Here are two books I would have loved as a kid. They would have been an appreciated change from the unicorn fantasy books I devoured.
Wednesdays in the Tower (Castle Glower #2) by Jessica Day George
Strange things are afoot in Castle Glower: new rooms, corridors, and even stables keep arriving, even when they aren’t needed. Celie’s brother Bran, the new Royal Wizard, has his hands full cataloguing an entire storeroom full of exotic and highly dangerous weapons, while Celie has her hands full . . . raising the creature that hatches from a giant egg she finds! Will they be able to find out what’s making the Castle behave this way in time?
- A fun follow up to the first volume, which I had read exactly two years prior (a good series for Dewey’s 24 Hour Read-a-thon!).
- I loved the inclusion of a magical creature. I haven’t read about many traditional fantasy creatures in middle grade, apart from dragons.
- Unlike the first book, the plot cracks open at the end, leaving plenty of room for further story growth in the next volume. I like seeing Celie’s universe expand. I get the impression that this wasn’t a planned series, but perhaps came about due to the success of the first book. This second book introduces questions about the castle’s origins and the lands beyond what Celie knows.
- The Bottom Line: A must read for fans of the first book, Tuesdays at the Castle.
The Castle Behind the Thorns by Merrie Haskell
When Sand wakes up alone in a long-abandoned castle, he has no idea how he got there. The stories all said the place was ruined by an earthquake, and Sand did not expect to find everything inside torn in half or slashed to bits. Nothing lives here and nothing grows, except the vicious, thorny bramble that prevents Sand from leaving. Why wasn’t this in the stories?
To survive, Sand does what he knows best—he fires up the castle’s forge to mend what he needs. But the things he fixes work somehow better than they ought to. Is there magic in the mending? Or have the saints who once guarded this place returned?
When Sand finds the castle’s lost heir, Perrotte, they begin to untwine the dark secrets that caused the destruction. Putting together the pieces—of stone and iron, and of a broken life—is harder than Sand ever imagined, but it’s the only way to regain their freedom.
- The Castle Behind the Thorns has a unique premise in that it features only two characters for most of the story. A slow beginning for the first 50 pages, as it’s just Sand trapped by himself in the castle, but I liked reading about how he explored his new situation.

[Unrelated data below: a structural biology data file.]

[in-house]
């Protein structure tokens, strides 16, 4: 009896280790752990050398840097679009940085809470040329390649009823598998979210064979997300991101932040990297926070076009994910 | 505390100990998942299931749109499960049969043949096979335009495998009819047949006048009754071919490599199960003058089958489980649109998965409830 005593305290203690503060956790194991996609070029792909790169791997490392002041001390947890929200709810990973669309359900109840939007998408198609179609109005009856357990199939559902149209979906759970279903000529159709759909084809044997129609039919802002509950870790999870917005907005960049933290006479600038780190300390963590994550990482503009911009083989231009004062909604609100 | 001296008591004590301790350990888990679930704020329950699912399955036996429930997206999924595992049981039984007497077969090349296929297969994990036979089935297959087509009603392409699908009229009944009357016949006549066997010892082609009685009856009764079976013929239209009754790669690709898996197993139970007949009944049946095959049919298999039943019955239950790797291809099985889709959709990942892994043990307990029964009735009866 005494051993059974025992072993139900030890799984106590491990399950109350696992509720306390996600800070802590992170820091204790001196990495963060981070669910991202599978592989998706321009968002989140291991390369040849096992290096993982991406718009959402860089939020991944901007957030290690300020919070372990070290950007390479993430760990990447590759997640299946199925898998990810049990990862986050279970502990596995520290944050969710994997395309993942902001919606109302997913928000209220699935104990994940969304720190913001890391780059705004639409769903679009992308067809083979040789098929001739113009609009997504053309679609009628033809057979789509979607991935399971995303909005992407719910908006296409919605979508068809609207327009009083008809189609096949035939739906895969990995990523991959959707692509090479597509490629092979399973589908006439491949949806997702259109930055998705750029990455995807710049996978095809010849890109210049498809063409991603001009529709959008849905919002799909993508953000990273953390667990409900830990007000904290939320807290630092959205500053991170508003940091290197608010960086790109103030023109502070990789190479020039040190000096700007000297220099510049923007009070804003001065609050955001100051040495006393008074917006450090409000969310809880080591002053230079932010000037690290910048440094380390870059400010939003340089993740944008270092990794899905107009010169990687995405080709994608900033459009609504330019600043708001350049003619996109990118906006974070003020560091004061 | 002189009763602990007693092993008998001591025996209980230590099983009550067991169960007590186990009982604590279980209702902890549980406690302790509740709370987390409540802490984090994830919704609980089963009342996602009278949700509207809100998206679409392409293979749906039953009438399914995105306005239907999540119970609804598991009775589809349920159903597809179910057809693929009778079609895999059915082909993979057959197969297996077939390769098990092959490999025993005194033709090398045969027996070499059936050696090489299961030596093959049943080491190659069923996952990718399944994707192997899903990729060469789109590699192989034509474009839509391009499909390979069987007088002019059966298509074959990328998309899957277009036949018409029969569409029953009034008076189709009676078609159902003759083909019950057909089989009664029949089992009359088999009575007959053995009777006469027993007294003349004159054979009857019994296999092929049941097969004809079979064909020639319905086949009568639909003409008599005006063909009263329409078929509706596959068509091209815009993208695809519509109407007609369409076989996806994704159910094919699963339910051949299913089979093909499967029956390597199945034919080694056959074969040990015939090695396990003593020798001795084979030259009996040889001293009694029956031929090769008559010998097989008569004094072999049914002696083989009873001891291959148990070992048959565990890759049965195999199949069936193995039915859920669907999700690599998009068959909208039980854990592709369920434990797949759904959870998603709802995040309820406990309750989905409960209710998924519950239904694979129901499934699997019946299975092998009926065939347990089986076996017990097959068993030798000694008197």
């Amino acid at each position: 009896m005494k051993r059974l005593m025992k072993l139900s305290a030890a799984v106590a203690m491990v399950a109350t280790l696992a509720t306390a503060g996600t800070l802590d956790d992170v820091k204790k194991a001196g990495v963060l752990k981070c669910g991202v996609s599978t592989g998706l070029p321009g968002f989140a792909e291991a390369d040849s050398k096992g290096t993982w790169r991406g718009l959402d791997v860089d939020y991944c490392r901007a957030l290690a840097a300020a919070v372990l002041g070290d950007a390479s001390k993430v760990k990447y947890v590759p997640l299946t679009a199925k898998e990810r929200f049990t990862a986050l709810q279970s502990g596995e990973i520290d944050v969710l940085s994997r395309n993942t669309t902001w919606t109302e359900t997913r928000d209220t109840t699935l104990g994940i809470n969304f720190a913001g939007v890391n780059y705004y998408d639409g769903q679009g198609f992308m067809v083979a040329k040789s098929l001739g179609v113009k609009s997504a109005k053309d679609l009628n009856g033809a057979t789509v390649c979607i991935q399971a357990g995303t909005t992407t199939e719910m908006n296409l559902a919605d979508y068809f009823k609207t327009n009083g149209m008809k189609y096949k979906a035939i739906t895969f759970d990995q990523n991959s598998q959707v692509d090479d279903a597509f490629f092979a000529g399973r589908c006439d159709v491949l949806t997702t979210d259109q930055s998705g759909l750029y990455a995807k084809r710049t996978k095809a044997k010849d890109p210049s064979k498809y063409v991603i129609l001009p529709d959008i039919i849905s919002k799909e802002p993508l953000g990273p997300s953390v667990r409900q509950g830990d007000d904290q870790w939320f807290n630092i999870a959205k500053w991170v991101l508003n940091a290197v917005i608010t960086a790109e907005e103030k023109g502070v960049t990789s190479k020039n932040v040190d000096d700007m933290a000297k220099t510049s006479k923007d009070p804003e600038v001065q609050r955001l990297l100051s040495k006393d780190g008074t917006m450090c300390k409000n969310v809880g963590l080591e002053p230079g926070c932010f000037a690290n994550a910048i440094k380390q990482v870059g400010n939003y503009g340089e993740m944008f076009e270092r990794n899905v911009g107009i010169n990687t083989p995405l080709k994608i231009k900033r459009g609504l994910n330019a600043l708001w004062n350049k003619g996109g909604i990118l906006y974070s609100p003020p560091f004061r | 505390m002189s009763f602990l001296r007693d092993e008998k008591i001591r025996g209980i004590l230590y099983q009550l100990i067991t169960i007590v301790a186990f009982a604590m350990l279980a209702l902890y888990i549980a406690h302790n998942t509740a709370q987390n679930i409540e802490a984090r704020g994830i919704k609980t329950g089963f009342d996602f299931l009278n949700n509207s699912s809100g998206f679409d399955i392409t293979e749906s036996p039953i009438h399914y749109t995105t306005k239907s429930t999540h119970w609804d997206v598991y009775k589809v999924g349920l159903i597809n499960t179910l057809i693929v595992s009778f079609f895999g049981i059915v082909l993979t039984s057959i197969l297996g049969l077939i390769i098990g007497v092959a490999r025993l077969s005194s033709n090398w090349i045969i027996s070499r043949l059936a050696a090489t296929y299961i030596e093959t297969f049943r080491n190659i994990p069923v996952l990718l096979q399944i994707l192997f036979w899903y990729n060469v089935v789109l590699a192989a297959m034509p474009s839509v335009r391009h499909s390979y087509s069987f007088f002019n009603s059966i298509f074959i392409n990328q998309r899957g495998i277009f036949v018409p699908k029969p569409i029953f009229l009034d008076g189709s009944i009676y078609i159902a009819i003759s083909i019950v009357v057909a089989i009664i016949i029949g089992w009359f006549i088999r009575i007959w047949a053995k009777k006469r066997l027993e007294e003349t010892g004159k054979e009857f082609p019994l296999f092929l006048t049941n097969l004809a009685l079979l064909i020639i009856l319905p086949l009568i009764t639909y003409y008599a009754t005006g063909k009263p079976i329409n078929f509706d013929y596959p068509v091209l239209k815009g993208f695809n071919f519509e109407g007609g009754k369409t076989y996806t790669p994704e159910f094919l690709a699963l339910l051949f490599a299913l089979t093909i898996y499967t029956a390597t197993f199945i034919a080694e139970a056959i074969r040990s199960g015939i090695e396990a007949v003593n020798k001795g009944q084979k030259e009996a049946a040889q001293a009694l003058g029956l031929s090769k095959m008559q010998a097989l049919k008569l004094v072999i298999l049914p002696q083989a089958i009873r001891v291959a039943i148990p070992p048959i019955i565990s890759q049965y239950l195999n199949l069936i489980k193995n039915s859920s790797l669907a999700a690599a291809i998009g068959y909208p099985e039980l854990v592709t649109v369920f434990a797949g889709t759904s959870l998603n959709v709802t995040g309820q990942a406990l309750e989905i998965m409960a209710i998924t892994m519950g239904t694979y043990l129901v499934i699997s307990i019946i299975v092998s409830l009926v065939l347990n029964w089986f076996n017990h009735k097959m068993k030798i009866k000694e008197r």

- I could have done without hints of romance *insert eye roll here*. I read MG so I don’t have to deal with that sort of thing. (My complaint is disproportionate to what’s actually shown in the story…it is really just a small thing).
- This is only the second book by Haskell that I’ve read, so maybe I would have expected this, but I didn’t realize that the story would be set in our world. There are French words and names, and references to Paris. There’s a lot of stuff that I called ‘the practicalities of history’ – stuff like Latin, crucifixes, chapels, features of a castle, etc. At times, it felt a bit technical, with all the historical details and realistic considerations, but I would have loved that as a kid – grounding fantasy in my world.
Sand threw open the man-size night portal to find himself in a dark tunnel pierced by arrow slits and larger openings that he’d heard called “murder holes.” In theory, if an enemy entered the castle, he could be trapped between the inner and outer gates and simply killed by raining death down through these openings. Sand shivered, thinking how glad he was to be alone in the castle – alone, he knew for sure that he couldn’t be trapped in this tunnel. He reached the outer gate and opened its night portal – and stopped. The portcullis was down, but he could raise a portcullis. What he could not raise was the nasty snarl of thorns beyond the portcullis gate. (13)
- I found the idea of magic routed in faith and saints rather than purely magic for its own sake a new idea that I hadn’t encountered in MG fantasy.
- In addition to the world building, I also really liked Sand. He seems to be a genuinely good kid, willing to keep his promise even though it isn’t what he wants. I like stories that cross generations, so I enjoyed watching the backstory of Sand’s father unfold.
- The Bottom Line: A middle grade fantasy with some of the usual trappings, but with a plot that shakes things up.
Have you enjoyed any books, middle grade or not, featuring a castle?